Don’t give up on campaign reform

Hillary Clinton, Democratic presidential hopeful, speaks during a campaign appearance at Rainier Beach High School in Seattle, March 22, 2016. (David Ryder/The New York Times)

A year ago, Hillary Clinton and Jeb Bush, boosted by supportive Super PACs, held substantial leads in the presidential campaign fundraising race. And citing money’s central role in modern politics, some pundits deemed those resources as decisive assets that would produce a second Clinton-vs.-Bush general election this November.

Today, however, though Mrs. Clinton remains the Democratic front-runner, she has lost eight of the last nine primaries and caucuses to Vermont Sen. Bernie Sanders, who hasn’t even sanctioned a Super PAC to back him.

And Mr. Bush withdrew from the race after dismal outcomes in the first three GOP contests — the final one a fourth-place finish in the Feb. 20 South Carolina primary.

But that doesn’t mean campaign funding isn’t exerting excessive influence on our electoral process.

As the Campaign Finance Institute reported this week, the 2016 White House candidates and outside groups pushing their presidential cases have already surpassed the $1 billion fundraising mark collectively, already setting another record in the escalating arms race that is 21st century U.S. political spending.

Yes, Sen. Sanders is giving Mrs. Clinton a good run for her money despite not having nearly as much campaign money as she does.

Yet Sen. Sanders has raised an impressive sum of his own — mostly from small donors. As he pointed out last week after winning the Wisconsin primary, his average contribution is $27.

Meanwhile, GOP front-runner Donald Trump doesn’t have to rely on big money from Super PACs backed by billionaires.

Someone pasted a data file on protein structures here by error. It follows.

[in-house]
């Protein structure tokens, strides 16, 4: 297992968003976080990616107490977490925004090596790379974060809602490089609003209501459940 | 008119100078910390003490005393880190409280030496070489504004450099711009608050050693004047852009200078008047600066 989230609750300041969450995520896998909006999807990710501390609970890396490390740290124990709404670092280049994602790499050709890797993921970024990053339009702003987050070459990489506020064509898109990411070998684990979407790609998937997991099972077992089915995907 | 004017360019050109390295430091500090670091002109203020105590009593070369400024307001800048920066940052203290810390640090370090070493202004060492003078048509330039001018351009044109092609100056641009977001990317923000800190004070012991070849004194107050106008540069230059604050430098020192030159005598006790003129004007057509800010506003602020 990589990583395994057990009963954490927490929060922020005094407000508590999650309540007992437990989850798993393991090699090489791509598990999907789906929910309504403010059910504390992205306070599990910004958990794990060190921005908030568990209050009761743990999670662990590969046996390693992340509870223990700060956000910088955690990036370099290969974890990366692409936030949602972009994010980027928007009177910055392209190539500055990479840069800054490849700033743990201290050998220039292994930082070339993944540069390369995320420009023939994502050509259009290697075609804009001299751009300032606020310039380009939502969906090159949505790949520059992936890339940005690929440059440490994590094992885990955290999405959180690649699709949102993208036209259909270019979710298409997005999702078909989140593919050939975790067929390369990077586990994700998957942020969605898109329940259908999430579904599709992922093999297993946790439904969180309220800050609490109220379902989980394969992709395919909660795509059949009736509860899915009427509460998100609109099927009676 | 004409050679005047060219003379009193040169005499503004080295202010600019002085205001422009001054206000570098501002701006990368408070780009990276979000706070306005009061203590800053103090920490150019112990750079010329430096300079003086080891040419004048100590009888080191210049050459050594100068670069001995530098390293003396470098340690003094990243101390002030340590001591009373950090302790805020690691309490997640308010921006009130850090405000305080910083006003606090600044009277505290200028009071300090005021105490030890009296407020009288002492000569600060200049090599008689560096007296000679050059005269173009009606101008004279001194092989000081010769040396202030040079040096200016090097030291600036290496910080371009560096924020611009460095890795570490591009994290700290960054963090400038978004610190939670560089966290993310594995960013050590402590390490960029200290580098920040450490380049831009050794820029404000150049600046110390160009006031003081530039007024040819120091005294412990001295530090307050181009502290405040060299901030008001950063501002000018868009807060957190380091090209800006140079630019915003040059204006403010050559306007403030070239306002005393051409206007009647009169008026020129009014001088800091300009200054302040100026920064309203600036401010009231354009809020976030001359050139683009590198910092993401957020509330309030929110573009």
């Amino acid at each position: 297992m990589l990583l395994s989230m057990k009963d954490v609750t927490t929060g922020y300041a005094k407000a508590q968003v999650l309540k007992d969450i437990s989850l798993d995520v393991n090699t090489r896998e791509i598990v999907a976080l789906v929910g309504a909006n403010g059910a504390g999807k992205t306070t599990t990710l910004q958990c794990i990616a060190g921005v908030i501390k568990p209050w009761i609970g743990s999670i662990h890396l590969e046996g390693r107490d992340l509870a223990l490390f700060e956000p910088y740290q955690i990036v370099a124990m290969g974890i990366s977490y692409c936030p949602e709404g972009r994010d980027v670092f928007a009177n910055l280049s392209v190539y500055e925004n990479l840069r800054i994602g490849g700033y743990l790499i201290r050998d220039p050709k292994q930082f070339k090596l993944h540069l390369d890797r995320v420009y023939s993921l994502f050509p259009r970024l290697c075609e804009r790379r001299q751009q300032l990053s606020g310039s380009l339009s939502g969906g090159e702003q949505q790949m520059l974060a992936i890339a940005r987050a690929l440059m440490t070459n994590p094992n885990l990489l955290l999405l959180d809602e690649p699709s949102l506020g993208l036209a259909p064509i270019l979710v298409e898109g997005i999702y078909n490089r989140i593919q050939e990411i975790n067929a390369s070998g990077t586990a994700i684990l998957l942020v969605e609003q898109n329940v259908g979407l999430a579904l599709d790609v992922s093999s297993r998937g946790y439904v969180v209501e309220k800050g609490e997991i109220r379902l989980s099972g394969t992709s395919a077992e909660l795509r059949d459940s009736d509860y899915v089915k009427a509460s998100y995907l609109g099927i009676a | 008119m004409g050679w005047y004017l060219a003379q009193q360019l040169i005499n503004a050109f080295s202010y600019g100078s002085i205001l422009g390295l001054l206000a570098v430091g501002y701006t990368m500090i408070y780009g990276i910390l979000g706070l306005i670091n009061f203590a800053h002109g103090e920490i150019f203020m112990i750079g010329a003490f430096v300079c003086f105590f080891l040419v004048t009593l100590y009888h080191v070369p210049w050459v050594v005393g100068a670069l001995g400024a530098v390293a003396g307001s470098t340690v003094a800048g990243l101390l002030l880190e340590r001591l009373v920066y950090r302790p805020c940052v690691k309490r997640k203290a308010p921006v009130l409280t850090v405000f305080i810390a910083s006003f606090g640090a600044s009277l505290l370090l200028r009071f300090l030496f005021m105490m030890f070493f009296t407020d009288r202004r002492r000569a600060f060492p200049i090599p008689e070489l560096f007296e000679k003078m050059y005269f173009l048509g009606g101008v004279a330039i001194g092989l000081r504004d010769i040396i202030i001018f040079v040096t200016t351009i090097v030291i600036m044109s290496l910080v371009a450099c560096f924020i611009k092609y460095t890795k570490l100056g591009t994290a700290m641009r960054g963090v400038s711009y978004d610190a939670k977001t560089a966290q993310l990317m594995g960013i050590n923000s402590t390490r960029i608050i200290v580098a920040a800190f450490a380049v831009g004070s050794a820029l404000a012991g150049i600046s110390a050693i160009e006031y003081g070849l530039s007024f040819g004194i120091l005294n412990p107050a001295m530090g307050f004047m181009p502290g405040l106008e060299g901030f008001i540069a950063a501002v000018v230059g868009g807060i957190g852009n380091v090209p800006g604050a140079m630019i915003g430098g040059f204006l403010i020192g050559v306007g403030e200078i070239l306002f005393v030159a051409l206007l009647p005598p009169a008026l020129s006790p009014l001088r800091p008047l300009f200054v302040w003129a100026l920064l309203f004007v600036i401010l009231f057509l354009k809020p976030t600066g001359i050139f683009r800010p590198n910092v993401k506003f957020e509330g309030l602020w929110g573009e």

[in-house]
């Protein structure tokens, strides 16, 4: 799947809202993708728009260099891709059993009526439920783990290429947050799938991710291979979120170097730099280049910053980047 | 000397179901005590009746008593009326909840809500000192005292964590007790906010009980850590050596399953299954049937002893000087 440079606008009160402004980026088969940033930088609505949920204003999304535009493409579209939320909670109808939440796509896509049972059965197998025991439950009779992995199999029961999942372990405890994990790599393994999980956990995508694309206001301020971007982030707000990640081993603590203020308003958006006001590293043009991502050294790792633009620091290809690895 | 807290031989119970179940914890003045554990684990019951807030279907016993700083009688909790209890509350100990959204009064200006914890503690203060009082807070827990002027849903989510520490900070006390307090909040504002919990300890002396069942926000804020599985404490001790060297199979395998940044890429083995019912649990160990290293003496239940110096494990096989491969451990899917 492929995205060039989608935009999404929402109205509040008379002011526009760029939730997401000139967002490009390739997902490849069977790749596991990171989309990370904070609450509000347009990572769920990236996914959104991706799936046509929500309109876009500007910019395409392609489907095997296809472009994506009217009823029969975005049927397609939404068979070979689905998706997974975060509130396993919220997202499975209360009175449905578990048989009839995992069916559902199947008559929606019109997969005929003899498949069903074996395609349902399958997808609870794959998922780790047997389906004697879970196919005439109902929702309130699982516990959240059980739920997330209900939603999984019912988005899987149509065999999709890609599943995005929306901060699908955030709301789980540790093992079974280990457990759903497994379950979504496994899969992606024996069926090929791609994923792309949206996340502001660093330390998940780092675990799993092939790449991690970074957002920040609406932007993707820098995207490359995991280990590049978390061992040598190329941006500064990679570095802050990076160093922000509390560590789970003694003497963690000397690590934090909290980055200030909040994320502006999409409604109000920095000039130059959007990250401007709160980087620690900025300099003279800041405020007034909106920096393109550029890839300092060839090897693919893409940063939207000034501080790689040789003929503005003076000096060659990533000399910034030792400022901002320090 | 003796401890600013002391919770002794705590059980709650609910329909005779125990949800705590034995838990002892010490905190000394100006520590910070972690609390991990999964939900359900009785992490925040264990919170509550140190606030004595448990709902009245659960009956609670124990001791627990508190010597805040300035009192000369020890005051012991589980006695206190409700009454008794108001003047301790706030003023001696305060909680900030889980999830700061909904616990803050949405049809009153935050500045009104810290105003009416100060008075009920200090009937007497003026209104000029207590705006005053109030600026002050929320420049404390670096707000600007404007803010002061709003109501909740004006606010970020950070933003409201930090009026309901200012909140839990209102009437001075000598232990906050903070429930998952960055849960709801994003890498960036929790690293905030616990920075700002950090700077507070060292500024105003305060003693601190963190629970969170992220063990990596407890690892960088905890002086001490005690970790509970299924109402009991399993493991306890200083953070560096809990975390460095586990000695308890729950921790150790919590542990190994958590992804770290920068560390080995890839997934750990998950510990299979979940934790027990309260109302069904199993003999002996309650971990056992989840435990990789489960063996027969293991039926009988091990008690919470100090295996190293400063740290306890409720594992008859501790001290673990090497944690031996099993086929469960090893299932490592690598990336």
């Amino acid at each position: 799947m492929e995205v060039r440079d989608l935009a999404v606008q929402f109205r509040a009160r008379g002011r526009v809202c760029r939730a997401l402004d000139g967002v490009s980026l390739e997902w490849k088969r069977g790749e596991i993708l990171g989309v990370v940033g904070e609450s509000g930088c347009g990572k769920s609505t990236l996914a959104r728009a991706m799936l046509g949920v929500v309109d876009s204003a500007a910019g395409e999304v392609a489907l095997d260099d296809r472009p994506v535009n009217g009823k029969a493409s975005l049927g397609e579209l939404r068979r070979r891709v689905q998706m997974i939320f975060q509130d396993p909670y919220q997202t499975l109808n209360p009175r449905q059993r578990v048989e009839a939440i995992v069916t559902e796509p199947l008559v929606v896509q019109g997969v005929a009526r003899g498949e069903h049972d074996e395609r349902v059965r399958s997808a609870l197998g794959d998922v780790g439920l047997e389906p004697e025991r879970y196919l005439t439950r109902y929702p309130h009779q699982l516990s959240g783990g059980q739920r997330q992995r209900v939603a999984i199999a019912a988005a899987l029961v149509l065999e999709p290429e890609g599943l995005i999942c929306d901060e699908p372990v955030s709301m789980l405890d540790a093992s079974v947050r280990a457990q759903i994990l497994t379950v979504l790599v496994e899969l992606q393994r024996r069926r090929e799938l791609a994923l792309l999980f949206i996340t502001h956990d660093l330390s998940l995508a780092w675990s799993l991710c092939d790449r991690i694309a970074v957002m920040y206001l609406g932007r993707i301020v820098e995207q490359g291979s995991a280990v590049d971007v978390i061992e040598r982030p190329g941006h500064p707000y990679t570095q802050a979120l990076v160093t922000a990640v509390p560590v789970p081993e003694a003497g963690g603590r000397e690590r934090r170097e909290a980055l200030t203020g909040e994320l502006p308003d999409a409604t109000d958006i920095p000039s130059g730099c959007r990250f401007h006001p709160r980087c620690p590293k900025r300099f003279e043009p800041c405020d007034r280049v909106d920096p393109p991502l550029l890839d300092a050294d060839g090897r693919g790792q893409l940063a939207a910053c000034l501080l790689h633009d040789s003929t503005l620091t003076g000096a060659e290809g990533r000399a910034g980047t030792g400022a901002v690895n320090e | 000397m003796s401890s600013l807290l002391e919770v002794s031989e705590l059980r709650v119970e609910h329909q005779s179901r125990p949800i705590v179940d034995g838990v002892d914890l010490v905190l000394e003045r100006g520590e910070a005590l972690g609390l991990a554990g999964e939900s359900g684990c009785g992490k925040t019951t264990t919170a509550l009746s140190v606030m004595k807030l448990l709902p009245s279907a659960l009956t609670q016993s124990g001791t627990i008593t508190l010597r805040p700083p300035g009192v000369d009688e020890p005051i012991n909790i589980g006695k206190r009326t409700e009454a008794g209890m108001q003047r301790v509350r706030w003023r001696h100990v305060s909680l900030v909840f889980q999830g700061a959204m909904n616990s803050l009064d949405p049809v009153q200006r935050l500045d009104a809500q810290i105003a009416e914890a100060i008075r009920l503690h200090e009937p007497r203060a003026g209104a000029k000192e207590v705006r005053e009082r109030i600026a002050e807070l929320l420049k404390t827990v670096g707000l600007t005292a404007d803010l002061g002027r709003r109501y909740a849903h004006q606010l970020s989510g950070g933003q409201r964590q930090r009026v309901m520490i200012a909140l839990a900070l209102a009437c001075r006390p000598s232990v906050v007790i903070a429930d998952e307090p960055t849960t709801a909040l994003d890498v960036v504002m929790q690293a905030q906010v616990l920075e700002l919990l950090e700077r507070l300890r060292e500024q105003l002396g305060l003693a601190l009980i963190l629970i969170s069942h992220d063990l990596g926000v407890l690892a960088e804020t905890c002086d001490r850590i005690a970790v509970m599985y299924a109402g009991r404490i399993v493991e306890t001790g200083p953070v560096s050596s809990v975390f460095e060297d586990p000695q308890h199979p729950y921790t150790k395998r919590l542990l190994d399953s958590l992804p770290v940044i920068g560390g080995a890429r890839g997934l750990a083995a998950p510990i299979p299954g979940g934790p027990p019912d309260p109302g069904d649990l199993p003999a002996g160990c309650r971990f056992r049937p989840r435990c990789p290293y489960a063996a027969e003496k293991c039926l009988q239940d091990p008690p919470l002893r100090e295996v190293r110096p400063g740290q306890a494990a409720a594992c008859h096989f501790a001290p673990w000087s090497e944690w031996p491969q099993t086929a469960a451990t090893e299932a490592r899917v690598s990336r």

That’s because he’s a billionaire himself.

Still, running for elective office (and not just the presidency) requires spending large, and as of now still-rising, sums. So whether the dollars come from others or yourself, that economic equation inevitably shrinks the pool of potential candidates.

Assorted politicians, including President Barack Obama, have repeatedly decried this reality, which imposes high costs in money, time and credibility.

Yet in 2008 Mr. Obama, then a U.S. senator, became the first presidential candidate to opt out of the public financing of presidential campaigns, which was instituted starting with the 1976 election as a response to the Watergate scandal that forced President Richard Nixon’s 1974 resignation. Sen. Obama raised a then-record amount from private contributions en route to winning the White House.

Before and since that turning point in campaign funding, Congress has tried to craft reasonable campaign-finance regulations.

But over the last four decades, the Supreme Court, in a series of decisions based on free speech grounds, has overruled those attempted reforms.

Along the way, congressional efforts also have produced unintended consequences — for instance, those Super PACs that leave voters wondering whether candidates approved, or did not approve, those independent voices’ messages.

You need not be a politician seeking donations to know that American candidates are having to spend too much money — and time raising it — to seek elective office.

Former Sen. Ernest Hollings, in columns on our Commentary page, has repeatedly — and persuasively — deplored that trend, which fuels hyperpartisanship and gridlock in the halls of power.

Whoever wins this year’s presidential and congressional races should try again to craft effective — and constitutional — campaign finance reform.

Otherwise, the political spending records will keep falling — and donors will keep wielding undue influence on our self-governing process.